With all that has happened in the interim of the last piece and today’s wonderful orgy-like-ambience-of-daily-world-cup-matches, one can be excused for skipping over the immense amount of tantalising material out there: UK coalition governments doomed to fail, Greek kebab-busting-debts seemingly capable of dooming the Euro alongside with it, sinking of Korean ships at the hands of the ‘it-wasn’t-me-North-Koreans’, peaceful Thai protesters beaten into submission, violent earthquakes ravaging Latin American lands, 3D TV all of a sudden becoming a must-have all because of some blue characters running around a colourful 3D-World (unfortunately my prediction did not win the best-film Oscar as predicted in the end-of-year piece), US and global markets finally realising that you can fool some of the people all of the time but only buy-all-of-the-people-and-keep-global-markets-rising-with-huge-amounts-of-government-spending-and-ridiculously-low-interest-rates for only, well...oh..about a year.

Yep, March 2009 to March 2010 was good fun guys and gals, but reality can be a real stinker. Performance of global markets since March 2010? Everyone out there will know just how bad it’s been since we last inspected the health of global returns. And how can justice be served for not mentioning anything about the theatre surrounding Apple and the runaway success of the iPad (no, this isn’t being written on one - can’t seem to get the hang of the touch-screen and lack of ‘old-fashioned’ keyboard-feedback) or more entertainingly the saga of the ‘stolen’ iPhone..or the failing iPhone at its new launch – seriously though, why is the world so impressed with two-way video calling when it was available over 5-years ago on any number of Nokia’s?? Incredible branding/marketing/design/stupidity/near-religious-followers, that’s why.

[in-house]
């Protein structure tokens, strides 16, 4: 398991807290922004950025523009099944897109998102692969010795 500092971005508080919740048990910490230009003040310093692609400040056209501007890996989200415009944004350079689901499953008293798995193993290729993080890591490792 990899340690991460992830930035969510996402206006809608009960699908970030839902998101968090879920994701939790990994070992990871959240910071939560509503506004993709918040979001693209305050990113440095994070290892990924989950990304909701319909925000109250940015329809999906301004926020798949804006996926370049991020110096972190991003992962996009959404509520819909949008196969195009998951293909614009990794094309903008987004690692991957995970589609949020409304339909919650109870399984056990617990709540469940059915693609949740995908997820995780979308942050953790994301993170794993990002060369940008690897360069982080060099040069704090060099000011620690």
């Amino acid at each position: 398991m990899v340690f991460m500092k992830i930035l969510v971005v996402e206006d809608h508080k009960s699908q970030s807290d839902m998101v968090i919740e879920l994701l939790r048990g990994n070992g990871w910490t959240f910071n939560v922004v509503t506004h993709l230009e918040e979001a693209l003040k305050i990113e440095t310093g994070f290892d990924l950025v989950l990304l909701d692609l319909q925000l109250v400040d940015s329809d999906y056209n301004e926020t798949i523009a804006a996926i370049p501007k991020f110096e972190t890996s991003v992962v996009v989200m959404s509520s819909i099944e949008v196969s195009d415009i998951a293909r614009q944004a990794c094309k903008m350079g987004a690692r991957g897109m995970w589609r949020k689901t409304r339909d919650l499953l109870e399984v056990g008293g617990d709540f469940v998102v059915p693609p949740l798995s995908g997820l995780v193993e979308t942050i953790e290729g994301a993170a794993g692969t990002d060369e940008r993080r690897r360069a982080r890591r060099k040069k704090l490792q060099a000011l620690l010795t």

With so much already written in the elapsed time of our last communiqué (that’s what travel will do to you, broadens the vocabulaire), why even bother pointing out the oil-spill of environmental-disaster-proportions that has strained US/UK relations (Obama still the man, but going a little too far in pandering to public outrage against BP when it was in fact an outsourced-to US-owned firm that suffered the tragic accident in the first-place). Indeed, some suspect a coating of aforementioned gulf-coast-oil on the very same football that brought-about the horrendous fumble of an easy-save from the England goalkeeper in the recent world-cup match against the US

Speaking of near-religious followers, the World-Cup is of course amongst us – just in case you had not noticed since you were living in some remote lost-tribal village alongside the Iguacu falls....or a woman. Oooohhhh..that must have incensed quite a few out there. But come on. The truth is there are many of the female variety out there who abruptly transform into die-hard football fans every four years without ever acknowledging the rules of the game, or even brandishing themselves with the very basic knowledge of historic rivalries, individual talents or the offside-rule (the what? Yeah exactly...just please don’t ask me please to explain). Male football fans are quite similar all-around the world. Female fans, despite great appreciation for the efforts made to fit into tightly-hugging football shirts and shorts (especially the eye-catchingly awesome yellow of Brazil, and the mysteriously shapely blue of Argentina) certainly are not all the same.

Currently residing in the Middle East - despite having spent little time here in the last few months - and most recently having travelled to the most feminine-ruled of cities in the world (Beirut for the unfamiliar), an number of telling observations of the female football ‘fan’ have been made. First, there is no such thing as a true Middle-Eastern world-cup fan. Man or woman. This of course arises from the fact that there is very seldom a Middle Eastern football team in the competition (unless you really want to count Algeria – many prefer not to) or the off-occasion where the Saudis were able to beat (read: bribe) enough teams within their qualifying group to make it through. The fact is Middle Eastern football teams just aren’t very good. Why do you think Qatar want to host the 2022 World Cup so bad? Not to have the honour of staging the competition but just to be able to finally play in the sacred thing through the automatic slot they receive!